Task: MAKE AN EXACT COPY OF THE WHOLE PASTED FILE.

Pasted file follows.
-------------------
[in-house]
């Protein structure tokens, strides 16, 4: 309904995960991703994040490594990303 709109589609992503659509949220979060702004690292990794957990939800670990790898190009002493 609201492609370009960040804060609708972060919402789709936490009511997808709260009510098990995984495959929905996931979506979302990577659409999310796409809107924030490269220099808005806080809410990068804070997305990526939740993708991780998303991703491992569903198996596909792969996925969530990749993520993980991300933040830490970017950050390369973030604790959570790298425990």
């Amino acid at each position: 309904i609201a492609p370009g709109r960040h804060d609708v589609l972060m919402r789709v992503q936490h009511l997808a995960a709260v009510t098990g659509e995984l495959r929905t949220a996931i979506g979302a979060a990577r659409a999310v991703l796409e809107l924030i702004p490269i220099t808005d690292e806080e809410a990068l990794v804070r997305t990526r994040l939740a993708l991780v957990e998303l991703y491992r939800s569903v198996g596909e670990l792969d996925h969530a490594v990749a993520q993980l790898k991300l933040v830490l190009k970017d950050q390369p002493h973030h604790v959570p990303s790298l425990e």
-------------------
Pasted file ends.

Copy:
[in-house]
């Protein structure tokens, strides 16, 4: 309904995960991703994040490594990303 709109589609992503659509949220979060702004690292990794957990939800670990790898190009002493 609201492609370009960040804060609708972060919402789709936490009511997808709260009510098990995984495959929905996931979506979302990577659409999310796409809107924030490269220099808005806080809410990068804070997305990526939740993708991780998303991703491992569903198996596909792969996925969530990749993520993980991300933040830490970017950050390369973030604790959570790298425990």
């Amino acid at each position: 309904i609201a492609p370009g709109r960040h804060d609708v589609l972060m919402r789709v992503q936490h009511l997808a995960a709260v009510t098990g659509e995984l495959r929905t949220a996931i979506g979302a979060a990577r659409a999310v991703l796409e809107l924030i702004p490269i220099t808005d690292e806080e809410a990068l990794v804070r997305t990526r994040l939740a993708l991780v957990e998303l991703y491992r939800s569903v198996g596909e670990l792969d996925h969530a490594v990749a993520q993980l790898k991300l933040v830490l190009k970017d950050q390369p002493h973030h604790v959570p990303s790298l425990e």